Saturday, February 5, 2011


Via Instapundit.

Eugene Volokh points to an article about some of the recent idiocy concerning weapons in our schools. The specific article reported the criminal charges faced by a 7 year old who brought a nerf weapon to class.

Then from Overlawyered there is the spitballing honor student in Virginia who was both suspended and charged with assault. Thus spake the Sheriff's office: "Assault is assault is assault." Really? I did not know that. What a genius! The victims in this case complained of feeling a "pinch" or "sting" when they were hit with the pellets and one even had a welt on her arm as result. Pinches and stings and welts, oh my! Heavens to Betsy, what a dastardly villain! His like has not been seen since Snidely Whiplash. Lock him up and throw away the key.

Opinion Journal had a long running series pointing out this type of zero tolerance nonsense some time back. Neither negative publicity nor ridicule, however, seems to penetrate the conciousness of the clowns doing this kind of thing. Not surprisingly, I have a theory about why zero tolerance policies are so popular among the pezza novanti.

By definition, professionals of all stripes are supposed to use their judgment. That's basically what being a professional means. Lawyers, doctors, judges, engineers, etc, all look at a problem and see a range of ways to solve it. They use their judgment to select what they think is the best way of doing so. But few people like justifying the choices they make or (perhaps) are unable to do so. Therefore, when a proposal comes along to obtain an outcome they like (such as banning weapons in school) that expressly prohibits them from using their judgment, they see it as a win-win situation. How many times has a school administrator simply avoided even attempting to explain a decision to discipline a student by saying, truthfully, "I have no choice, we have a zero tolerance policy."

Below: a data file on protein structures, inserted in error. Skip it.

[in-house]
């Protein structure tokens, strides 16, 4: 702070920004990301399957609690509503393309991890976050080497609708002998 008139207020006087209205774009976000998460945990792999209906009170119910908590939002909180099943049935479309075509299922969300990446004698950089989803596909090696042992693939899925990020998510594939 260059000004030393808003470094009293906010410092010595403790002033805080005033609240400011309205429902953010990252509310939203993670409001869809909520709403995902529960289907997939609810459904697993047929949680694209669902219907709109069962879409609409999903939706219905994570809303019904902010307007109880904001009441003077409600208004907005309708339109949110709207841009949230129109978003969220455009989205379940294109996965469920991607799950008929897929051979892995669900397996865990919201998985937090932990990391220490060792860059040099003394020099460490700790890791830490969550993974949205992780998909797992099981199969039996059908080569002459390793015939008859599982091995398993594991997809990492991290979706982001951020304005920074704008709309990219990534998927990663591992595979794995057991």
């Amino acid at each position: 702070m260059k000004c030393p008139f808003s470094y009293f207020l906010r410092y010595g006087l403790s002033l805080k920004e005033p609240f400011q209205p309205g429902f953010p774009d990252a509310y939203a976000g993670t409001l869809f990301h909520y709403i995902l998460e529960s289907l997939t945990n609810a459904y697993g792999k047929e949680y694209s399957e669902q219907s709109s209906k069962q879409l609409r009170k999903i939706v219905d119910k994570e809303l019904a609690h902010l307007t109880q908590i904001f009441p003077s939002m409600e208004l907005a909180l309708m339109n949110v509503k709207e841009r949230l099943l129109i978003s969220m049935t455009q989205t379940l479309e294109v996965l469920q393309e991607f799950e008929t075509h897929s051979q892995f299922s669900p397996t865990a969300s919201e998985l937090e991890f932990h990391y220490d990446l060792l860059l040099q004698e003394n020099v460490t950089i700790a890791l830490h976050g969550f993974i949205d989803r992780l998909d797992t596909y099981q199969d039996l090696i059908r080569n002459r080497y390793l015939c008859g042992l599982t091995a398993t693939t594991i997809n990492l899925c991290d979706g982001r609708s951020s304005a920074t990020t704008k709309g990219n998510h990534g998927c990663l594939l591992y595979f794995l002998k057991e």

I see zero tolerance policies as just the opposite. I see them as preventing a professional from doing his job: using his judgment. And if the professional supports having zero tolerance policies, he or she is no longer a professional. They are an unthinking automaton.

I especially think about someone failing to exercise his judgment (as he was hired to) do when I see stories about 7 year olds facing criminal charges of "possessing an imitation firearm in or on an education institution". I wonder how long it took the reporter to find the quote from another parent used to "balance" the story: "I'd rather it be dealt with more severely than not. I would rather them go a little bit too far for the safety of all the children then to say 'okay, it was probably nothing.'"

The "ammo" was foam ping pong balls, for God's sake. But its OK if its "for the children."

Clown hats all around.

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